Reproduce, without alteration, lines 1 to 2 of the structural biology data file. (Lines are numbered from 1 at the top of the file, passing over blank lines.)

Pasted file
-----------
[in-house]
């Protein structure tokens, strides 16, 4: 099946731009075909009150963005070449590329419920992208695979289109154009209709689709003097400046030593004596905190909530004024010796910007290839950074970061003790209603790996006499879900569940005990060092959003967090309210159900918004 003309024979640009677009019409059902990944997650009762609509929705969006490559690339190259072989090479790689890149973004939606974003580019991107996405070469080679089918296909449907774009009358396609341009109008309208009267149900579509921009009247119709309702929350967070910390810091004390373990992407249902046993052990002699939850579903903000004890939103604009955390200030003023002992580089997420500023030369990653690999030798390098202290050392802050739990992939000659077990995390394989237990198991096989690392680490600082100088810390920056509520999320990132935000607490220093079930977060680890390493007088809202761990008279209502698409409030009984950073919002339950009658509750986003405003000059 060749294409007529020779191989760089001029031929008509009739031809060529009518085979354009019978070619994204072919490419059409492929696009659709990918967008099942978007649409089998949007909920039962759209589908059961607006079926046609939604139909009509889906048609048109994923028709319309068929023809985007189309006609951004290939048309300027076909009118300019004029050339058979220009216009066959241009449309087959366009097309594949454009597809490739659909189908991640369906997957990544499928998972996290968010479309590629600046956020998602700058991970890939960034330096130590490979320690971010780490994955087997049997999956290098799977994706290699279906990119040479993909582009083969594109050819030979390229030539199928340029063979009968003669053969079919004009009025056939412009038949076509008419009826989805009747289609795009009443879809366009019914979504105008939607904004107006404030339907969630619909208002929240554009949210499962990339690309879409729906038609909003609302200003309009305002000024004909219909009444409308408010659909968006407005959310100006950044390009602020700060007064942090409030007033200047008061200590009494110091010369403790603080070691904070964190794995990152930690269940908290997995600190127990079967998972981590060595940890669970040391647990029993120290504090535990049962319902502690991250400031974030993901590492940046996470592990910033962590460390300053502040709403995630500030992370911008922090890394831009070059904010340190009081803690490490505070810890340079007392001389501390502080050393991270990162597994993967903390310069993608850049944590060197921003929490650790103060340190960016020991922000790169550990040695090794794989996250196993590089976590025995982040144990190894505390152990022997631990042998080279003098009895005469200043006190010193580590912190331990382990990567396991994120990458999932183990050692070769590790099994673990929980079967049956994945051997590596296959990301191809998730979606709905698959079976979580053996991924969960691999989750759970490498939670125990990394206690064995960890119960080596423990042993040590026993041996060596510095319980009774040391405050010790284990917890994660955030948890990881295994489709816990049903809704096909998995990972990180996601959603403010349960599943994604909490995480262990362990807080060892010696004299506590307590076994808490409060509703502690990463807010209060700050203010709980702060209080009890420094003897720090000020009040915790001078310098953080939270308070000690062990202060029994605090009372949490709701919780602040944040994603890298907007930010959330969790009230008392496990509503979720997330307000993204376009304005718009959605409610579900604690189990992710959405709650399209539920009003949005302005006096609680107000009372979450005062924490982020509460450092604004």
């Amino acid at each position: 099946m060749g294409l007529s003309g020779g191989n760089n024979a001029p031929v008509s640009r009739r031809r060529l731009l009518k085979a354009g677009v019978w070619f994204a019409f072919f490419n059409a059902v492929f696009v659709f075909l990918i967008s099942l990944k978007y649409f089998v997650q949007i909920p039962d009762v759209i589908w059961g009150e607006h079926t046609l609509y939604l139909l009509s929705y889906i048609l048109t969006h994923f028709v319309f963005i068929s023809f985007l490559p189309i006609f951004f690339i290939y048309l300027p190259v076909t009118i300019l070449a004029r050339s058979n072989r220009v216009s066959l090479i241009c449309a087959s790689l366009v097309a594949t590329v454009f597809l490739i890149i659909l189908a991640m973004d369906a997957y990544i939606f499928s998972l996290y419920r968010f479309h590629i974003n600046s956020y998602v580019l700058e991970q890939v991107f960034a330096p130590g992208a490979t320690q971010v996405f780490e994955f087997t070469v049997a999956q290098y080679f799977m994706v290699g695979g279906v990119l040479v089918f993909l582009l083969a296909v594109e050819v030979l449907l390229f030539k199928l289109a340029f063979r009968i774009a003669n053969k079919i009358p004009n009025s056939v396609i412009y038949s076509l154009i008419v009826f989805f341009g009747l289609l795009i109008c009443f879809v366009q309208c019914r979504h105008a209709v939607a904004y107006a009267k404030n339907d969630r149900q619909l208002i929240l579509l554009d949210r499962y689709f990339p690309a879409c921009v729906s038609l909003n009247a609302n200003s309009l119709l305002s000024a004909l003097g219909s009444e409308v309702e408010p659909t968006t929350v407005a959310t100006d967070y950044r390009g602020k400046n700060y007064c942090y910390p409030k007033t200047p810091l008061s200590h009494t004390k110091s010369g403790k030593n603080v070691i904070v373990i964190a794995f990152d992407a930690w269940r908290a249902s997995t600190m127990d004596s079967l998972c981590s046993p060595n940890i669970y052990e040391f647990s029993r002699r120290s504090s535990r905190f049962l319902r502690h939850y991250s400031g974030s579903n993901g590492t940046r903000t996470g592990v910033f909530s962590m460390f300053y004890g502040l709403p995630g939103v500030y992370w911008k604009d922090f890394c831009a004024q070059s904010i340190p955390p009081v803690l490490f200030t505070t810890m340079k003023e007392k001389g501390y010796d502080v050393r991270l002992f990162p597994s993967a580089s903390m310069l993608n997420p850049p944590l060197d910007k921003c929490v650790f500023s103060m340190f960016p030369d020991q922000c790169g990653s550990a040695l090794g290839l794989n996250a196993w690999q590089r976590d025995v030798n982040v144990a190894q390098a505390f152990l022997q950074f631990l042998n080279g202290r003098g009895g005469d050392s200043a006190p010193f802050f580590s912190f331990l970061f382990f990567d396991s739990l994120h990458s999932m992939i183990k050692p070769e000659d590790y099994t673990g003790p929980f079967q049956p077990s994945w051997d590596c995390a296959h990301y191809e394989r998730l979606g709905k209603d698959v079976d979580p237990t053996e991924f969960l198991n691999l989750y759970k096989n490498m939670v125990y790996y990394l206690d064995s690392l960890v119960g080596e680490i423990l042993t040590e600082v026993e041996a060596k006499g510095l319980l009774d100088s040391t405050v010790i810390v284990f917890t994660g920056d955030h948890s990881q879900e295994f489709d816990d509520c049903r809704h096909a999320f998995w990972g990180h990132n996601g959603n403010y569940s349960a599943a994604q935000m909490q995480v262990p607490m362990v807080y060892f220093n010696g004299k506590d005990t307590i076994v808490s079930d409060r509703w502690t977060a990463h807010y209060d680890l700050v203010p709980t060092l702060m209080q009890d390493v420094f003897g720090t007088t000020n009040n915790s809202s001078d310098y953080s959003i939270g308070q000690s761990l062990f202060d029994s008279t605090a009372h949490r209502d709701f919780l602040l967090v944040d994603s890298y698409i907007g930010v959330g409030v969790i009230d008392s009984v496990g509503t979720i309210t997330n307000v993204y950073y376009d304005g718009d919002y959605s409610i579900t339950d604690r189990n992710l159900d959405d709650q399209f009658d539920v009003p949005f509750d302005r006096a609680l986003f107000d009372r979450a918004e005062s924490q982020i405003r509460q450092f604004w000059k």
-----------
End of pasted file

[in-house]
């Protein structure tokens, strides 16, 4: 099946731009075909009150963005070449590329419920992208695979289109154009209709689709003097400046030593004596905190909530004024010796910007290839950074970061003790209603790996006499879900569940005990060092959003967090309210159900918004 003309024979640009677009019409059902990944997650009762609509929705969006490559690339190259072989090479790689890149973004939606974003580019991107996405070469080679089918296909449907774009009358396609341009109008309208009267149900579509921009009247119709309702929350967070910390810091004390373990992407249902046993052990002699939850579903903000004890939103604009955390200030003023002992580089997420500023030369990653690999030798390098202290050392802050739990992939000659077990995390394989237990198991096989690392680490600082100088810390920056509520999320990132935000607490220093079930977060680890390493007088809202761990008279209502698409409030009984950073919002339950009658509750986003405003000059 060749294409007529020779191989760089001029031929008509009739031809060529009518085979354009019978070619994204072919490419059409492929696009659709990918967008099942978007649409089998949007909920039962759209589908059961607006079926046609939604139909009509889906048609048109994923028709319309068929023809985007189309006609951004290939048309300027076909009118300019004029050339058979220009216009066959241009449309087959366009097309594949454009597809490739659909189908991640369906997957990544499928998972996290968010479309590629600046956020998602700058991970890939960034330096130590490979320690971010780490994955087997049997999956290098799977994706290699279906990119040479993909582009083969594109050819030979390229030539199928340029063979009968003669053969079919004009009025056939412009038949076509008419009826989805009747289609795009009443879809366009019914979504105008939607904004107006404030339907969630619909208002929240554009949210499962990339690309879409729906038609909003609302200003309009305002000024004909219909009444409308408010659909968006407005959310100006950044390009602020700060007064942090409030007033200047008061200590009494110091010369403790603080070691904070964190794995990152930690269940908290997995600190127990079967998972981590060595940890669970040391647990029993120290504090535990049962319902502690991250400031974030993901590492940046996470592990910033962590460390300053502040709403995630500030992370911008922090890394831009070059904010340190009081803690490490505070810890340079007392001389501390502080050393991270990162597994993967903390310069993608850049944590060197921003929490650790103060340190960016020991922000790169550990040695090794794989996250196993590089976590025995982040144990190894505390152990022997631990042998080279003098009895005469200043006190010193580590912190331990382990990567396991994120990458999932183990050692070769590790099994673990929980079967049956994945051997590596296959990301191809998730979606709905698959079976979580053996991924969960691999989750759970490498939670125990990394206690064995960890119960080596423990042993040590026993041996060596510095319980009774040391405050010790284990917890994660955030948890990881295994489709816990049903809704096909998995990972990180996601959603403010349960599943994604909490995480262990362990807080060892010696004299506590307590076994808490409060509703502690990463807010209060700050203010709980702060209080009890420094003897720090000020009040915790001078310098953080939270308070000690062990202060029994605090009372949490709701919780602040944040994603890298907007930010959330969790009230008392496990509503979720997330307000993204376009304005718009959605409610579900604690189990992710959405709650399209539920009003949005302005006096609680107000009372979450005062924490982020509460450092604004």